Free Fire
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Free Fire

What is it? Boston, year 1978. The leader of a band  Independence Day Resurgence that deals with arms is making a sale to a couple of Irishmen in an abandoned warehouse. But the exchange begins to complicate to unsuspected extremes and it will not be long before a long shoot-out begins.

What’s up?. At 12 midnight on each of the ten days of the Woman Walks Ahead Toronto Festival, a spectacular room at Ryerson University hosts a screening of the Midnight Madness section, the corner reserved for the genre films. The one in charge of opening fire – never better – in this edition has been ‘Free Fire’, a tribute to the action cinema of the seventies that boasts a crazy cast in which names as different as Armie Hammer (in the best of his three appearances in the TIFF that include ‘The Birth of a Nation’ and ‘Nocturnal Animals’, Sharlto Copley (as uncontrolled as hilarious), Cillian Murphy, Noah Taylor or a brilliant Brie Larson that puts order among the excess of testosterone and stupidities that overflow the new divertimento of the director of Ben Wheatly.

With his new work you can see that English has wanted to forget about the complicated and irregular challenge that involved bringing the Colossal novel ‘High-Rise’ to the cinema to limit itself to having fun with its usual collaborators and a group of actors who give themselves fully to the excesses of Wheatley. Ridiculous hairstyles, stupid decisions and impossible accents take over this experiment reminiscent of Tarantino’s cinema. The film is powerfully reminiscent of ‘Reservoir Dogs’ and ‘The Odious Eight’, a film that was harshly criticized for stretching the gum too long and starting the party with shots and blood when the viewer was already exhausted. ‘Free Fire’ follows the opposite path: it lasts less than 90 minutes, goes to the point and flees from transcendence to embrace the most hilarious absurdity at any moment. You can even have a second reading at a time when the role of weapons in American society is once again being debated. It is not Wheatley’s most ambitious film, but perhaps it is the one that best knows how to reach the goals that it sets. Sometimes it does not take much more than that.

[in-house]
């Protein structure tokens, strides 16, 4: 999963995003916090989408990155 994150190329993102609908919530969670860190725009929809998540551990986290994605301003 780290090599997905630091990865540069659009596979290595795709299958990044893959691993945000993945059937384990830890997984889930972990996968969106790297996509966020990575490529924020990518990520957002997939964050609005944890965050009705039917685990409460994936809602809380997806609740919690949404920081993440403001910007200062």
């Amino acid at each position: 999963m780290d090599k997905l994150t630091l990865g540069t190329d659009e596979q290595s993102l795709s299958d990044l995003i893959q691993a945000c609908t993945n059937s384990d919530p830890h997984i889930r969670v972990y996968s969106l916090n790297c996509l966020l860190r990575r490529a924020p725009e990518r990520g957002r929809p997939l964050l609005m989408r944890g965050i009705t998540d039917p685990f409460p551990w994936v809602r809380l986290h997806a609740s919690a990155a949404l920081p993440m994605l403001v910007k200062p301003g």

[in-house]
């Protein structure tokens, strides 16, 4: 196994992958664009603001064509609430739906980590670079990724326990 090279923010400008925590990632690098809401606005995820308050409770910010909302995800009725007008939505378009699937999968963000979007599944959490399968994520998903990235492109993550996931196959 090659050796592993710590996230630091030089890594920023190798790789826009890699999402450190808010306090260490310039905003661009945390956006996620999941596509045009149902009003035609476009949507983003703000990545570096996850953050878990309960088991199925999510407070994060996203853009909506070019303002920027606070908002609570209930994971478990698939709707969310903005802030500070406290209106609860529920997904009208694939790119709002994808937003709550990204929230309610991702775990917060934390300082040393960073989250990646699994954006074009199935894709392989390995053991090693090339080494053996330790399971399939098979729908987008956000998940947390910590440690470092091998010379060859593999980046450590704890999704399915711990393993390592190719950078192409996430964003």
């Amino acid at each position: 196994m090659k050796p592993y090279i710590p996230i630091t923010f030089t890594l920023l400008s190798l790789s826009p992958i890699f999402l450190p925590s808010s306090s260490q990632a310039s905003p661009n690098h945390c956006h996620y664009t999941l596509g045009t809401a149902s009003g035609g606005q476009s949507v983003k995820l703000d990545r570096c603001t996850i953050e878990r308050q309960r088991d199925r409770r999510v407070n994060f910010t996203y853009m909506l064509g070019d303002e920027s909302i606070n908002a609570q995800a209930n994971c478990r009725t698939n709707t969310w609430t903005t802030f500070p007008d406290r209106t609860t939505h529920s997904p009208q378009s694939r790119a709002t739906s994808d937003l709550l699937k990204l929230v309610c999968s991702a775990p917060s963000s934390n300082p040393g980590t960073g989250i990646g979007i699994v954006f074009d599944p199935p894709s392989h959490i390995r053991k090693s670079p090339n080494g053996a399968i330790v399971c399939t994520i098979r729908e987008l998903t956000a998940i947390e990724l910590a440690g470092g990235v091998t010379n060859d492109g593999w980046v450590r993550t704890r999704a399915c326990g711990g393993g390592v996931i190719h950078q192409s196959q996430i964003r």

Duration: 91 min

Release:

IMDb: 6.4

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Free Fire
Free Fire
Free Fire
Free Fire
Free Fire
Free Fire